Beyond reunions of both Led Zeppelin and The Eagles, I have to say it was an interesting year in music. Indeed, Radiohead not only produced what may be the best album of the year, but took a unique approach to its sales. The band initially released their seventh album, In Rainbows, as a digital download. What is more, fans could choose to pay whatever they wanted for the digital download of the new album, even nothing at all. On average, fans paid $10 for a digital download of In Rainbows. Outside of Radiohead, 2007 saw releases from some of rock music's best artists: Fountains of Wayne (Traffic and Weather), Good Charlotte (Good Morning Revival), Annie Lennox (Songs of Mass Destruction), Modest Mouse (We Were Dead Before The Ship Even Sank), The New Pornographers (Challengers), Ozzy Osbourne (Black Rain), Smashing Pumpkins (Zeitgeist, Bruce Springsteen and the E Street Band (Magic), and Wilco (Sky Blue Sky). Even with an inordinate number of great albums released this year, the best news (besides the reunion of Led Zeppelin, of course) this year may have been the fact that rap music continued its terrific nosedive in sales for the third straight year.

With regards to television, the 2007-2008 fall season saw the broadcast networks debuting a greater number of genre shows in the wake of the success of Heroes. This season has seen the debut or will see the debut of genre shows such as Bionic Woman, Chuck, Journeyman, Moonlight, New Amsterdam, Pushing Daisies, and Terminator: the Sarah Connor Chronicles. Sadly, most of these shows have not received particularly good ratings and, especially with the ongoing writers' strike, it is doubtful that many of them will survive. That having been said, the single best show numbers among these genre series: Pushing Daisies. Pushing Daisies had received a good deal of critical praise and has already won awards, with nominations for yet more. And while its ratings are not those of a smash hit, they are respectable. Pushing Daisies has consistently won its time slot. The 2007-2008 season has also seen the networks move farther away from police procedurals and reality shows. The trend towards talent competitions continued, with such new entries as Nashville, as has the game show cycle. Of course, for many the big news of the season is the return of Lost, coming back to ABC towards the end of January. Sadly, its already abbreviated season may be even more abbreviated.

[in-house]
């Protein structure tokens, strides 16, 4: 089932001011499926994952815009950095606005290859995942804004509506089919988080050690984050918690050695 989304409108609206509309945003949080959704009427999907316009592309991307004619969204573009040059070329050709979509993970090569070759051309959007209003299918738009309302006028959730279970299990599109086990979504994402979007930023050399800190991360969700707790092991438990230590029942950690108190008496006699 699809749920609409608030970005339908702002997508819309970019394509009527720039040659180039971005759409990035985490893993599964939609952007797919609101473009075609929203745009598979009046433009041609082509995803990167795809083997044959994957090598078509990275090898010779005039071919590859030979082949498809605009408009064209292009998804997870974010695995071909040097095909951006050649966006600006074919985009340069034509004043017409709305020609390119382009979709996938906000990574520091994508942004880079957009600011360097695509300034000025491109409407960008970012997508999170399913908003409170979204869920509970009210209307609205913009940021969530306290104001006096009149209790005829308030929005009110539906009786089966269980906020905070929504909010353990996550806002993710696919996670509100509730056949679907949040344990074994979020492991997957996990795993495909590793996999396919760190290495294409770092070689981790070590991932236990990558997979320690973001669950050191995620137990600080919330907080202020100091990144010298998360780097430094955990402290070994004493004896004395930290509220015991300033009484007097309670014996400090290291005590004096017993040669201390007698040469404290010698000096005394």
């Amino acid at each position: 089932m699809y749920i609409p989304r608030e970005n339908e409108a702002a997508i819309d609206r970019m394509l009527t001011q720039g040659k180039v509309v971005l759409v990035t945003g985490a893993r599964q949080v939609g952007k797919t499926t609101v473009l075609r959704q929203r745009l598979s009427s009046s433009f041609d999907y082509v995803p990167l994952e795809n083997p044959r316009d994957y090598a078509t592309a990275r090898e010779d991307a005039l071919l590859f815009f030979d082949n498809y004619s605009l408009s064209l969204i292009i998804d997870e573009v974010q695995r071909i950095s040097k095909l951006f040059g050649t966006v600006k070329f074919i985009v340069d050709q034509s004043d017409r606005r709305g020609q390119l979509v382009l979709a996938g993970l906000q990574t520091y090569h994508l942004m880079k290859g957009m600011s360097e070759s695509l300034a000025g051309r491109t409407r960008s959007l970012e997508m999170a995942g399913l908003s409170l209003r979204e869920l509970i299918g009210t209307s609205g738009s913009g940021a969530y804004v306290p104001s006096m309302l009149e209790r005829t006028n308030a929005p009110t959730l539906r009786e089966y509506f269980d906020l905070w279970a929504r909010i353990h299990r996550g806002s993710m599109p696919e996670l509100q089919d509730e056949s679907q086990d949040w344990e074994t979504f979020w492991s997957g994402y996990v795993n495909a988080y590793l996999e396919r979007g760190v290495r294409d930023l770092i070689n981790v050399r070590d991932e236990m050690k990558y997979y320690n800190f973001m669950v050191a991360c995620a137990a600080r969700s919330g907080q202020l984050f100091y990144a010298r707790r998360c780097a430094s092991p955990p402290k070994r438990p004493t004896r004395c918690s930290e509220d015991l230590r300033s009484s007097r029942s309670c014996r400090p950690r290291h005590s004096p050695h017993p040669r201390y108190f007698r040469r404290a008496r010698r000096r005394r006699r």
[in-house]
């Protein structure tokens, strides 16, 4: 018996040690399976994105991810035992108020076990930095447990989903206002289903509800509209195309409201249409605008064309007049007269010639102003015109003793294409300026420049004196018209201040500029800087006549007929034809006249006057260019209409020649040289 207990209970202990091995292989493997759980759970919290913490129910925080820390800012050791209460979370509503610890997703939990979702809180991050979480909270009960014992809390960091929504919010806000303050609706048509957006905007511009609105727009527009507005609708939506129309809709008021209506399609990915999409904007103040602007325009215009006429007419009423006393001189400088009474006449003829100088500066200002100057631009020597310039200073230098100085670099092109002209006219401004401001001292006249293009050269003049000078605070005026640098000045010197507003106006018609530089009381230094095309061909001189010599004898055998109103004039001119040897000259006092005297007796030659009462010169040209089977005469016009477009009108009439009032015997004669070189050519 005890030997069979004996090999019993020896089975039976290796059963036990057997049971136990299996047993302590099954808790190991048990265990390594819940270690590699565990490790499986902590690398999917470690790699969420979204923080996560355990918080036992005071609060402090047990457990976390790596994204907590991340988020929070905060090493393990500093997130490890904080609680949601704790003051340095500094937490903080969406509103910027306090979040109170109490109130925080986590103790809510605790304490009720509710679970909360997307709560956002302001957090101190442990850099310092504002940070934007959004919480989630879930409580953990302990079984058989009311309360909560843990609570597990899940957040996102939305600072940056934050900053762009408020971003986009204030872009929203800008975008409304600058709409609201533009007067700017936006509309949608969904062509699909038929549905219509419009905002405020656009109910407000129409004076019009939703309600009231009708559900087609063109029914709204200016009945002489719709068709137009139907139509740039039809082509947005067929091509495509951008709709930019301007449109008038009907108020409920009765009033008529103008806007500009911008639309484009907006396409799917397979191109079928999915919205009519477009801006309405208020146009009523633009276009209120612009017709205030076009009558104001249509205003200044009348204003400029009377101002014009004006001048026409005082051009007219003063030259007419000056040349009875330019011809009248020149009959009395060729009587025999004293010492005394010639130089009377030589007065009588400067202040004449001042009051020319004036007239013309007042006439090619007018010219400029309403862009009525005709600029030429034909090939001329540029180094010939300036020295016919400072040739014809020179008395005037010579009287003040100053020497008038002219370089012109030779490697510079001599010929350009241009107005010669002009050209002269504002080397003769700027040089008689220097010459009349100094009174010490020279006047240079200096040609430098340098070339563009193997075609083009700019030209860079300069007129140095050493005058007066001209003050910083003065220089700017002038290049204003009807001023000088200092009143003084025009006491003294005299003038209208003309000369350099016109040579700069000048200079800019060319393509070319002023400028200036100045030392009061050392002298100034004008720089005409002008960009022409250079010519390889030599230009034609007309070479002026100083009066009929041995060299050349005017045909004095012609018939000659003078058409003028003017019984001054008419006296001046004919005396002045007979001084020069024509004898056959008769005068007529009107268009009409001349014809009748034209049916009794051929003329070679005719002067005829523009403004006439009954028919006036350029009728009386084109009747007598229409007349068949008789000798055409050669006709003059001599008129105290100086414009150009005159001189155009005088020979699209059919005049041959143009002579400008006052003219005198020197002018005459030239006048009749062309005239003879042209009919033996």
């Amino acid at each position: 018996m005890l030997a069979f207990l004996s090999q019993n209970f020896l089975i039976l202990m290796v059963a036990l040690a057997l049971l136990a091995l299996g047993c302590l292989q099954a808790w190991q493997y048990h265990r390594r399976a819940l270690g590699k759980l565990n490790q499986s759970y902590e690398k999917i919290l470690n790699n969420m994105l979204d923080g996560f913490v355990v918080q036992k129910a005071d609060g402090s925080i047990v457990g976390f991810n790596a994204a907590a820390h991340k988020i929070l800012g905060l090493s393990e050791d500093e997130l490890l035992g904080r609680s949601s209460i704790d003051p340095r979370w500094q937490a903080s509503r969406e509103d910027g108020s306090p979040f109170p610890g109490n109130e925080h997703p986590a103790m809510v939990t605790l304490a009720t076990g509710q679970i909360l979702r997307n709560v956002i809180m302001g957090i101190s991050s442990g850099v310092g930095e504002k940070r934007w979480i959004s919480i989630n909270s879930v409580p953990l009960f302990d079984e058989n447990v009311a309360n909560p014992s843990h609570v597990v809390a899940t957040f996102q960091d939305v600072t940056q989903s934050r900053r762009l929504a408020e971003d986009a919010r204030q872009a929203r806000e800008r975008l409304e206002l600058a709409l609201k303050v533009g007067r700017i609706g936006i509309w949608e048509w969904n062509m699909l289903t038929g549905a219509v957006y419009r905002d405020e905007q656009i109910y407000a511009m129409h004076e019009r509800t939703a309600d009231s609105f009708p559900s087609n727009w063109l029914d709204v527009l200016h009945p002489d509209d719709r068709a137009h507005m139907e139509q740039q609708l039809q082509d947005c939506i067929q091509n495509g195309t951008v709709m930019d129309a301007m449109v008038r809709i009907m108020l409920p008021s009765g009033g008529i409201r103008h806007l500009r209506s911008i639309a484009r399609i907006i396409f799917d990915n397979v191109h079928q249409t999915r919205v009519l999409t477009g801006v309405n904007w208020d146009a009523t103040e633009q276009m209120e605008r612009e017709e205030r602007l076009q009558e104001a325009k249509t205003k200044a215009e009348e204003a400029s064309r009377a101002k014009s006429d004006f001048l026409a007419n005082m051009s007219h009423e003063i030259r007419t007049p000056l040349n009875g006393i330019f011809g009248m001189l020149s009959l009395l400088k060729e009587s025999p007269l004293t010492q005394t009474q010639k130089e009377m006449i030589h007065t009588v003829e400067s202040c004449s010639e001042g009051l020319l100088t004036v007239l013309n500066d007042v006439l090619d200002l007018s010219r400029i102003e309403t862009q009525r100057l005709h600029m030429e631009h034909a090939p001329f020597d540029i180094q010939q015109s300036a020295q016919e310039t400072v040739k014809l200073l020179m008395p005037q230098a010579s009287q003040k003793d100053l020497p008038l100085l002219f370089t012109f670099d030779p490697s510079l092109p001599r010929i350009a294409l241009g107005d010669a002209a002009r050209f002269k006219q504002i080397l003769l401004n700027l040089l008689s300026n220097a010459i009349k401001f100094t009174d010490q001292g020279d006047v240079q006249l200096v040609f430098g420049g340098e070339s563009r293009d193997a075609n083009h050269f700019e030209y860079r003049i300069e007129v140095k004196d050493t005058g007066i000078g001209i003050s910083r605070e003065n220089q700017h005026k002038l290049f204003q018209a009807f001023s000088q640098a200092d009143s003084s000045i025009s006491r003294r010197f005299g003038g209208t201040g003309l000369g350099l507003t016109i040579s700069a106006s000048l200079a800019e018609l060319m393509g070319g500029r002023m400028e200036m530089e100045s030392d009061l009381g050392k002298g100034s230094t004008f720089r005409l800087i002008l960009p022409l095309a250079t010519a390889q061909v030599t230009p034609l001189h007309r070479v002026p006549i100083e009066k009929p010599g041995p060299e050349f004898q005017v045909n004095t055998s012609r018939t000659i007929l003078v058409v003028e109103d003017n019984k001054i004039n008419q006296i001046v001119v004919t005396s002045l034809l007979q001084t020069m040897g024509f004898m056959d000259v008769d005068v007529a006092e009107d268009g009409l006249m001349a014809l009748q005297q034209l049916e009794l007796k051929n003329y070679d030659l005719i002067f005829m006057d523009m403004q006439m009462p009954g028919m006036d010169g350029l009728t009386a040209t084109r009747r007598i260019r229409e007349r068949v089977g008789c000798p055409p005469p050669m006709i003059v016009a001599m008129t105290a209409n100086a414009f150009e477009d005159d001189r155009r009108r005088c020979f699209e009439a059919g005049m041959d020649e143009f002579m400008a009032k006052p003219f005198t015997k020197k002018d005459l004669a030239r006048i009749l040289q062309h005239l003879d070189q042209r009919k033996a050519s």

Of course, the biggest news of the year in both television and movies has been the Writer's Guild of America strike. The writers' primary concerns in this strike are residuals from DVD sales and the Internet. The strike paralysed television in its early stages, shutting down production on the majority of TV series. The strike has now lasted long enough that it is affecting film production. Shooting on Angels and Demons, the prequel to The Da Vinci Code, has been postponed. Shantaram, Johnny Depp's next big project, has also been affected by the strike. So far it appears that little progress has been made with regards to the strike, as the studios and production companies continue to drag their heels in giving the writers what many of us see as being rightfully due them.